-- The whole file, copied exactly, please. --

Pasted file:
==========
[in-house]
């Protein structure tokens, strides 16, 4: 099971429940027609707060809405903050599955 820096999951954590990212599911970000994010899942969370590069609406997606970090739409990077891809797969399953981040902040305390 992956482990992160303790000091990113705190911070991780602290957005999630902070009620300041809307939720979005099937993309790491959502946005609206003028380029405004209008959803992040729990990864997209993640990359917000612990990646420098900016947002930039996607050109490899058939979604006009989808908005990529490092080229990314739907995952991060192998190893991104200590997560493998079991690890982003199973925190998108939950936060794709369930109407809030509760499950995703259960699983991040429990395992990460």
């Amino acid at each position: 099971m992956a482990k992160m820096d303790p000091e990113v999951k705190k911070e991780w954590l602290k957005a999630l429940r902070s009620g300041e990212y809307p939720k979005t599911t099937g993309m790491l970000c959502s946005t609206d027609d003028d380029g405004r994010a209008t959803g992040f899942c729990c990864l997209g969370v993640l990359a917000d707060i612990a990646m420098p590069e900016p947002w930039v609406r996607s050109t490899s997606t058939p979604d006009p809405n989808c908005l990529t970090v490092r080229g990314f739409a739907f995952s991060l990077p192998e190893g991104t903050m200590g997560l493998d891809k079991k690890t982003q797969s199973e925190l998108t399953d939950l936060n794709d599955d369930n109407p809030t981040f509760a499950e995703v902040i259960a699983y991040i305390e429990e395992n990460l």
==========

[in-house]
């Protein structure tokens, strides 16, 4: 099971429940027609707060809405903050599955 820096999951954590990212599911970000994010899942969370590069609406997606970090739409990077891809797969399953981040902040305390 992956482990992160303790000091990113705190911070991780602290957005999630902070009620300041809307939720979005099937993309790491959502946005609206003028380029405004209008959803992040729990990864997209993640990359917000612990990646420098900016947002930039996607050109490899058939979604006009989808908005990529490092080229990314739907995952991060192998190893991104200590997560493998079991690890982003199973925190998108939950936060794709369930109407809030509760499950995703259960699983991040429990395992990460």
């Amino acid at each position: 099971m992956a482990k992160m820096d303790p000091e990113v999951k705190k911070e991780w954590l602290k957005a999630l429940r902070s009620g300041e990212y809307p939720k979005t599911t099937g993309m790491l970000c959502s946005t609206d027609d003028d380029g405004r994010a209008t959803g992040f899942c729990c990864l997209g969370v993640l990359a917000d707060i612990a990646m420098p590069e900016p947002w930039v609406r996607s050109t490899s997606t058939p979604d006009p809405n989808c908005l990529t970090v490092r080229g990314f739409a739907f995952s991060l990077p192998e190893g991104t903050m200590g997560l493998d891809k079991k690890t982003q797969s199973e925190l998108t399953d939950l936060n794709d599955d369930n109407p809030t981040f509760a499950e995703v902040i259960a699983y991040i305390e429990e395992n990460l």